Interactive Brokers Review – The good, the bad and the ulgy

Interactive Brokers Review – The good, the bad and the ugly

An investing platform that combines low fees with a range of asset classes and tools

You are facing a dilemma – wait several months for your TD Ameritrade account to be set up or invest using low commission brokers? That is until you walk into SingaporeFI Reddit, where most investors there advocate for Interactive Brokers (IBKR)… and for a good reason.

Interactive Brokers was first founded in 1978 and only reached Singapore in 2020, it sent shockwaves throughout the local financial market as banks are no longer the only way to invest for us. Banks like DBS held monopoly in investments, charging a whopping high amount of commission per trade. Now, we have more investing options to choose from and will no longer have to pay an exorbitant fee just to buy a Tesla stock.

Why Interactive Brokers?

Interactive Brokers allows you to invest in stocks, options, futures, currencies, bonds and fund at a low cost compared to other brokerages, with zero minimum balance. They even allow fractional shares.

A breaking news: IBKR has recently removed their monthly inactivity fee of $10 per month! Its even more affordable than before.

PROS CONS
Low fees UI not as intuitive as Tiger brokers
A large variety of products Lack of SIPC protection
Competitive FX rates Higher commission fees for SG stocks
Access to over 135 markets in 23 currencies including LSE
Safe and reliable
No minimum balance or activity fees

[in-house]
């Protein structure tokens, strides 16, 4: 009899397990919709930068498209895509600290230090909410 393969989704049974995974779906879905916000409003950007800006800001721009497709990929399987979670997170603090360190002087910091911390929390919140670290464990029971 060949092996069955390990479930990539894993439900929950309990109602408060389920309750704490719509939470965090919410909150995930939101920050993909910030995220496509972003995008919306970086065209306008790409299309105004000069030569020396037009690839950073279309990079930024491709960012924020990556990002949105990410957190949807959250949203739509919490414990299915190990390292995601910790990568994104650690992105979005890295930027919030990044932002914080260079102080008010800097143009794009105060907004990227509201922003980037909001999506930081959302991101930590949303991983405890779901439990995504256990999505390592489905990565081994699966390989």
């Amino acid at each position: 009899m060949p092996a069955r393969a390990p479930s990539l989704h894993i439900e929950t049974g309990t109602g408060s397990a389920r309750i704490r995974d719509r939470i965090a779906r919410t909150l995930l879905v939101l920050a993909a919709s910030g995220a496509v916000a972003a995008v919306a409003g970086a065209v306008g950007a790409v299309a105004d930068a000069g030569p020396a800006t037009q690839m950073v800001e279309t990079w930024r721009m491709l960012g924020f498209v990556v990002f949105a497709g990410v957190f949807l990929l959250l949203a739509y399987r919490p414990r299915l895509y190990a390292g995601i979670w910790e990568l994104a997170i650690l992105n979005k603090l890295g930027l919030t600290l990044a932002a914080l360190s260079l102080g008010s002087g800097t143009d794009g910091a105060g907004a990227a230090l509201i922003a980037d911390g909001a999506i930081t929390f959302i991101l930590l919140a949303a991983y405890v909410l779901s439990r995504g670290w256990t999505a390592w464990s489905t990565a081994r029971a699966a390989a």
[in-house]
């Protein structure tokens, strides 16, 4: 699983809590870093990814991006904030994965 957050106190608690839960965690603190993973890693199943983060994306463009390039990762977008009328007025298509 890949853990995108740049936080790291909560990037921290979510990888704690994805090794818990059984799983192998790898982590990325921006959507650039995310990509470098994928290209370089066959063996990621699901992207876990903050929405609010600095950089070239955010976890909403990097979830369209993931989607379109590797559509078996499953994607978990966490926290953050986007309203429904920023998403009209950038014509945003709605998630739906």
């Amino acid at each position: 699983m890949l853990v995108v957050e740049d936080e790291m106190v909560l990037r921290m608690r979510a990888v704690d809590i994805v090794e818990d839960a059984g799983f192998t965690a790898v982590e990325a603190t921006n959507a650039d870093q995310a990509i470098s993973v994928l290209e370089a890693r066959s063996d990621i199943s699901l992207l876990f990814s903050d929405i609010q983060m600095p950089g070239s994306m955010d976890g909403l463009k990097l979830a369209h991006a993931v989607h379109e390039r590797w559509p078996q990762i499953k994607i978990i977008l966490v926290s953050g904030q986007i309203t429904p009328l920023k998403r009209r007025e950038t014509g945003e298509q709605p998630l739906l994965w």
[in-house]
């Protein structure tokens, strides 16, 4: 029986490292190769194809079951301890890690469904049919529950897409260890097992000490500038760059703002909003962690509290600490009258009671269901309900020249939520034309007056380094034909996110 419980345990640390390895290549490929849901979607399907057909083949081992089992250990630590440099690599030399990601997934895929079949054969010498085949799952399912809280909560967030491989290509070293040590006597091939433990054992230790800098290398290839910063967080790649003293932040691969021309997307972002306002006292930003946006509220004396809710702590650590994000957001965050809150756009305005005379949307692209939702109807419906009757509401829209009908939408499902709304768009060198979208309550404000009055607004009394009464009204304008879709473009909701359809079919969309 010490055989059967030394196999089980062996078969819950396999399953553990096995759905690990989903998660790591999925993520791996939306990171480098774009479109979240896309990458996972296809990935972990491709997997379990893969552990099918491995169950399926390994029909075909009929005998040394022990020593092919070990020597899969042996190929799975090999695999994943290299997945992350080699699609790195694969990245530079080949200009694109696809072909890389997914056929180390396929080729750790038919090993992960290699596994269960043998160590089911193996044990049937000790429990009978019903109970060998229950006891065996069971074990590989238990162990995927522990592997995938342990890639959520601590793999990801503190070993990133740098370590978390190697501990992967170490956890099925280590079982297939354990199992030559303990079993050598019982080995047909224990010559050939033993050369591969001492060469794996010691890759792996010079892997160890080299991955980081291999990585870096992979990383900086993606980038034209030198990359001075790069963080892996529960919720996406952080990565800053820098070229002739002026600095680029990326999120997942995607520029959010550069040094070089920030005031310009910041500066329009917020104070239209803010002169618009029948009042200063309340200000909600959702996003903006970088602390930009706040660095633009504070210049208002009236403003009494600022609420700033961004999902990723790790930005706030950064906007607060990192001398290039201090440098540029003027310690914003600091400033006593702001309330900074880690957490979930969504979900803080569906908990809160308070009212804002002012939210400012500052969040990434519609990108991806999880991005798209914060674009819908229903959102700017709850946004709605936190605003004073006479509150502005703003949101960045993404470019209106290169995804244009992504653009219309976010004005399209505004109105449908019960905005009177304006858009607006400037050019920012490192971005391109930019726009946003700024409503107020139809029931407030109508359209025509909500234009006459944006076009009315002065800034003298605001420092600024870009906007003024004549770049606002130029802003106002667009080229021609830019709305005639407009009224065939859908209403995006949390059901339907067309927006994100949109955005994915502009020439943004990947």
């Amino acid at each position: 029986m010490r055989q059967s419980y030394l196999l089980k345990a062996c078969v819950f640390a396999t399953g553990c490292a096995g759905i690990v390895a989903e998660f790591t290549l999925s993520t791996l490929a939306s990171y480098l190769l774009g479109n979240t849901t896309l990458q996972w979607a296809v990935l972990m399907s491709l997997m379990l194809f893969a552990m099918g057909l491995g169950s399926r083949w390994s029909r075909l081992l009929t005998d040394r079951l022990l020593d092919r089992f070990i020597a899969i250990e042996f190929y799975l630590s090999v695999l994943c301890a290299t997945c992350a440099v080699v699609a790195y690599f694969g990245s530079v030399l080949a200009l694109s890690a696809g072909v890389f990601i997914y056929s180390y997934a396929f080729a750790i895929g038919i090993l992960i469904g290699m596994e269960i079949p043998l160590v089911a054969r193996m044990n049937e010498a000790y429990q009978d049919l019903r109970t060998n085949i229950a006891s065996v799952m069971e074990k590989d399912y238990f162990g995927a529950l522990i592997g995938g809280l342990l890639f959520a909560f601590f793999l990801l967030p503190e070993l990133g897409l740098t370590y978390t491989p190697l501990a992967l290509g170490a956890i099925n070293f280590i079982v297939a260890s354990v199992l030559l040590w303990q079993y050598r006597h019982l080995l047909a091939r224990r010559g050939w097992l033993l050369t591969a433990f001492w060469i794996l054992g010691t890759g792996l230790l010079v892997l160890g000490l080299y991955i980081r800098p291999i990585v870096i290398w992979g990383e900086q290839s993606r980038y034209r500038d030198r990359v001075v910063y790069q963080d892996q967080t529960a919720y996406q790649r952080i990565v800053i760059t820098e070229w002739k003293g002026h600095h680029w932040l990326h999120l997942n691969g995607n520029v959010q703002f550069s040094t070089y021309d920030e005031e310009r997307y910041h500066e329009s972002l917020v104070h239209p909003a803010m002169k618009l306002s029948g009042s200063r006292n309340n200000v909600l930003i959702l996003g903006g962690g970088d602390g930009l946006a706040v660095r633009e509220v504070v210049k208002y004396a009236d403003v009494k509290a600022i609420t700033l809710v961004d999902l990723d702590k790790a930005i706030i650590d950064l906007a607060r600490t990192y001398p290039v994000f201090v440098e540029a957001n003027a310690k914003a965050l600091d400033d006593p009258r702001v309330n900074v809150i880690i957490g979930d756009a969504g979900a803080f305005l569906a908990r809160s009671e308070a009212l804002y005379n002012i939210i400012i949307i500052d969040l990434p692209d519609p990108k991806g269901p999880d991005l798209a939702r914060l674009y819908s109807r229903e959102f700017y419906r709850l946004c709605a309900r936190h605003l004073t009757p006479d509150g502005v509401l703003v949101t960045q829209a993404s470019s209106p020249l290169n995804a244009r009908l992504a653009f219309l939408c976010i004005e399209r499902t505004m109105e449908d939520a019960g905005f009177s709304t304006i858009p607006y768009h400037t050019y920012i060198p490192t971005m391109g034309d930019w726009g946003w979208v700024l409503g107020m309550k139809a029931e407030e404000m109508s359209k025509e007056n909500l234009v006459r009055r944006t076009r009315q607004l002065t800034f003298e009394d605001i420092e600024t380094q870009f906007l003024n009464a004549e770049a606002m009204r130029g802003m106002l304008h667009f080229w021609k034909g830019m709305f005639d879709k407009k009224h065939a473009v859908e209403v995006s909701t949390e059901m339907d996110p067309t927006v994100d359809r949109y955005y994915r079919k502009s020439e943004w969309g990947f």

Reasons to use IBKR

  • Low fees– IBKR has one of the cheapest commission fees in Singapore, second to TD Ameritrade when it comes to US stocks. It is just 0.35 USD per share, with a minimum of 1 USD! However, London stock exchange (LSE) fees are a bit higher, at 0.05%, with a minimum of US 1.70.
  • Competitive FX rates – IBKR offers competitive foreign exchange rates with an exchange fee of 0.0045%, min 0.10 GBP. Look through seedly reviews, and you will find that FX rates are one of the best options available to us in Singapore.
  • No minimum balance or activity fees– Now that the monthly inactivity fee of USD 10 is gone, it is expected that many investors will switch to IBKR instead of the bank or other brokerages. No need to worry about the monthly fees anymore!
  • Access to over 135 markets in 23 currencies including LSE– IBKR offers a lot of market choices to its clients, including the ever-popular London stock exchange (LSE). Most of us would rather invest in UCITS ETF than it’s US counter parts. It is just 15% in LSE compared to the 30% dividend withholding tax levied by the US government. More money gains is always good!
  • Safe and reliable– IBKR is regulated by financial authorities around the world, such as the UK’s Financial Conduct Authority (FCA) and the US Securities and Exchange Commission (SEC). It has a long track record that is unlikely to go bankrupt.

Reasons to avoid IBKR

The UI needs more work…
  • UI is not intuitive – Let’s be honest, IBKR’s UI is not very user friendly. It is hard to find what you are looking for if you are new to the platform. Took me a while to find out how to transfer stocks out of IBKR. There are certainly other brokerages with better UI out there.